WHEN THIS WORLD CATCHES FIRE
BOOK THREE: SAVAGE NOXTOWN
CHAPTER EIGHT: PART NINETEEN: THE FALL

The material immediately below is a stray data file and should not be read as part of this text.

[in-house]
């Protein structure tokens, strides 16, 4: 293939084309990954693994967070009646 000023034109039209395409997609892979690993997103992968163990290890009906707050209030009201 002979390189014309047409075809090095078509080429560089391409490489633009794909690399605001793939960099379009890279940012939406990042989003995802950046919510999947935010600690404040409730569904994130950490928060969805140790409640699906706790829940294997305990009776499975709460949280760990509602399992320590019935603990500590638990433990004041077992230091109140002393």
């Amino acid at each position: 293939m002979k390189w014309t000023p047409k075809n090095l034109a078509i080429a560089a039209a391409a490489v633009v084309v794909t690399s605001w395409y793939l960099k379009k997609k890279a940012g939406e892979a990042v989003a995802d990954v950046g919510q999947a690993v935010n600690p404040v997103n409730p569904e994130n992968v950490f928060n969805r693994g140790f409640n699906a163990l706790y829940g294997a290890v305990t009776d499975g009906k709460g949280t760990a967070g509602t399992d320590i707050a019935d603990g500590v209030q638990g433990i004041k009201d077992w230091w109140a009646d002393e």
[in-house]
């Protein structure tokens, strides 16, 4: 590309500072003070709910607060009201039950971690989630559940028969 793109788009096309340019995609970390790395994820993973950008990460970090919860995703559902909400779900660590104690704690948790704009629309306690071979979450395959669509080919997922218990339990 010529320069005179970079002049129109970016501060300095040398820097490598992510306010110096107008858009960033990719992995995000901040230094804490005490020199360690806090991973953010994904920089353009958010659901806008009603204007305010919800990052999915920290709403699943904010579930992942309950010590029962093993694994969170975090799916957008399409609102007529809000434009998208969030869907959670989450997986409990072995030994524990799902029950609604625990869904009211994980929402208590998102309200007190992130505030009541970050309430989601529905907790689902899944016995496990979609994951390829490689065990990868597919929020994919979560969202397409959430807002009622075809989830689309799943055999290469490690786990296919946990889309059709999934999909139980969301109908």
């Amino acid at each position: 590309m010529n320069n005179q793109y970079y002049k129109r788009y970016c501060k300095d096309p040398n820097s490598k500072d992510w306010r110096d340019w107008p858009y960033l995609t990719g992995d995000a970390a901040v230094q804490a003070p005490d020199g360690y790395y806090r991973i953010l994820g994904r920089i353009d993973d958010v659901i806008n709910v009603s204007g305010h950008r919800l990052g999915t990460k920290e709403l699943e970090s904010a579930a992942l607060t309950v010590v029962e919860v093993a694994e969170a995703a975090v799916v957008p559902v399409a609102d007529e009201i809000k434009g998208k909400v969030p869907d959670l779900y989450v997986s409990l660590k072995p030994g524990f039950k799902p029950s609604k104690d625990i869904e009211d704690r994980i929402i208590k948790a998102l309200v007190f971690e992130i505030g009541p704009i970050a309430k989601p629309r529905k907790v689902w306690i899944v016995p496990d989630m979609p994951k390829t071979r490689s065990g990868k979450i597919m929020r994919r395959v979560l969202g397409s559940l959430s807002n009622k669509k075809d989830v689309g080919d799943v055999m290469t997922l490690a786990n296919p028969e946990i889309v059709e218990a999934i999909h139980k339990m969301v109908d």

After the row with Conklin, I would perform various chores, like running small errands for Cool Slopp and performing sundry small services such as walking his little dog Eomonn up and down the main street of Noxtown–which itself presented a challenge–since the very sight of the little Pomeranian dog excited derisive snorts from the bhoys and yekkmen who lounged in front of vacant boarded up buildings–not to mention the endless endless bar-rooms, taverns, rookeries, beer halls, beer gardens, knock-out joints, groggeries, flophouses, and all such other other iniquitous dens of low vice as lined the street on either side. Picture if you will a run-down fleahaven district times three and you might have some idea of sounds of Noxtown in those long-ago days of the rumble of horse-drawn carts and the roar of trucks and the cries of tireless pushcart vendors yelling FRUIT FRUIT FRESH FRUIT and PIE PIE PIE-NAPPLES and ICE ICE ICE-Y ICE. The bricks of houses were worn pink with age; the numbers identifying the house had their golden surfaces rubbed off and were black and red with rust and wear. Even the white cobblestones were worn grey and brown with the hooves and dung of a million horses; the window-panes of every grimy house were grey with filth. In secluded places, you could see worn out tramps and bindlestiffs sleeping off a drunk while lying in their own filth as well as in the garbage which had been swept from off the main sidewalks and into the alleys where they would go to find shelter and in some cases would make their home–or at least, their resting-place, since they had no home.